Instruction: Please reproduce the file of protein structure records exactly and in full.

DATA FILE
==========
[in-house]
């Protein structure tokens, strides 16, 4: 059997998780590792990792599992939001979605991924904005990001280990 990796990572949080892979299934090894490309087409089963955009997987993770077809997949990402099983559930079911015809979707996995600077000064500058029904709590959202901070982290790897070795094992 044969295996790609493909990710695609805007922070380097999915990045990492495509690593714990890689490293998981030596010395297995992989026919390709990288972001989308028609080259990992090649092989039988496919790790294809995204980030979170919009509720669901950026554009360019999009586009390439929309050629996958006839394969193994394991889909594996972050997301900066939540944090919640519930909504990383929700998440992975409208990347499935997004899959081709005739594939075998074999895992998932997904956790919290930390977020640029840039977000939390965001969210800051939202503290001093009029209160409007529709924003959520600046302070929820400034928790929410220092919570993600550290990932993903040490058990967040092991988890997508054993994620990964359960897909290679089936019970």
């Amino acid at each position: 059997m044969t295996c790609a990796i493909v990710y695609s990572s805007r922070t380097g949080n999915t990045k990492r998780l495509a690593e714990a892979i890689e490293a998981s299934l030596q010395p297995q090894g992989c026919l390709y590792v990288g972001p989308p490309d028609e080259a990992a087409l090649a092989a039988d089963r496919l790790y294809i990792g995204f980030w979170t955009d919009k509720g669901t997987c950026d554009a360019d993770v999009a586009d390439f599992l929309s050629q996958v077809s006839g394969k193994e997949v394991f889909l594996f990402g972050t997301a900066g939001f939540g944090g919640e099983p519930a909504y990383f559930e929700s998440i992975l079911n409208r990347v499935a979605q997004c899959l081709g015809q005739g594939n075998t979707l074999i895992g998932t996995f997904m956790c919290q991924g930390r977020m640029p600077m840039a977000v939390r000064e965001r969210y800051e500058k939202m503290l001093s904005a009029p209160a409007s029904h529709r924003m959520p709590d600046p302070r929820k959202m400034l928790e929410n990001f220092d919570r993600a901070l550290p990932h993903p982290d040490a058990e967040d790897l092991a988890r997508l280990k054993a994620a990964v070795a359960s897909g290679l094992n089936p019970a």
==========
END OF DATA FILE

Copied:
[in-house]
């Protein structure tokens, strides 16, 4: 059997998780590792990792599992939001979605991924904005990001280990 990796990572949080892979299934090894490309087409089963955009997987993770077809997949990402099983559930079911015809979707996995600077000064500058029904709590959202901070982290790897070795094992 044969295996790609493909990710695609805007922070380097999915990045990492495509690593714990890689490293998981030596010395297995992989026919390709990288972001989308028609080259990992090649092989039988496919790790294809995204980030979170919009509720669901950026554009360019999009586009390439929309050629996958006839394969193994394991889909594996972050997301900066939540944090919640519930909504990383929700998440992975409208990347499935997004899959081709005739594939075998074999895992998932997904956790919290930390977020640029840039977000939390965001969210800051939202503290001093009029209160409007529709924003959520600046302070929820400034928790929410220092919570993600550290990932993903040490058990967040092991988890997508054993994620990964359960897909290679089936019970």
């Amino acid at each position: 059997m044969t295996c790609a990796i493909v990710y695609s990572s805007r922070t380097g949080n999915t990045k990492r998780l495509a690593e714990a892979i890689e490293a998981s299934l030596q010395p297995q090894g992989c026919l390709y590792v990288g972001p989308p490309d028609e080259a990992a087409l090649a092989a039988d089963r496919l790790y294809i990792g995204f980030w979170t955009d919009k509720g669901t997987c950026d554009a360019d993770v999009a586009d390439f599992l929309s050629q996958v077809s006839g394969k193994e997949v394991f889909l594996f990402g972050t997301a900066g939001f939540g944090g919640e099983p519930a909504y990383f559930e929700s998440i992975l079911n409208r990347v499935a979605q997004c899959l081709g015809q005739g594939n075998t979707l074999i895992g998932t996995f997904m956790c919290q991924g930390r977020m640029p600077m840039a977000v939390r000064e965001r969210y800051e500058k939202m503290l001093s904005a009029p209160a409007s029904h529709r924003m959520p709590d600046p302070r929820k959202m400034l928790e929410n990001f220092d919570r993600a901070l550290p990932h993903p982290d040490a058990e967040d790897l092991a988890r997508l280990k054993a994620a990964v070795a359960s897909g290679l094992n089936p019970a």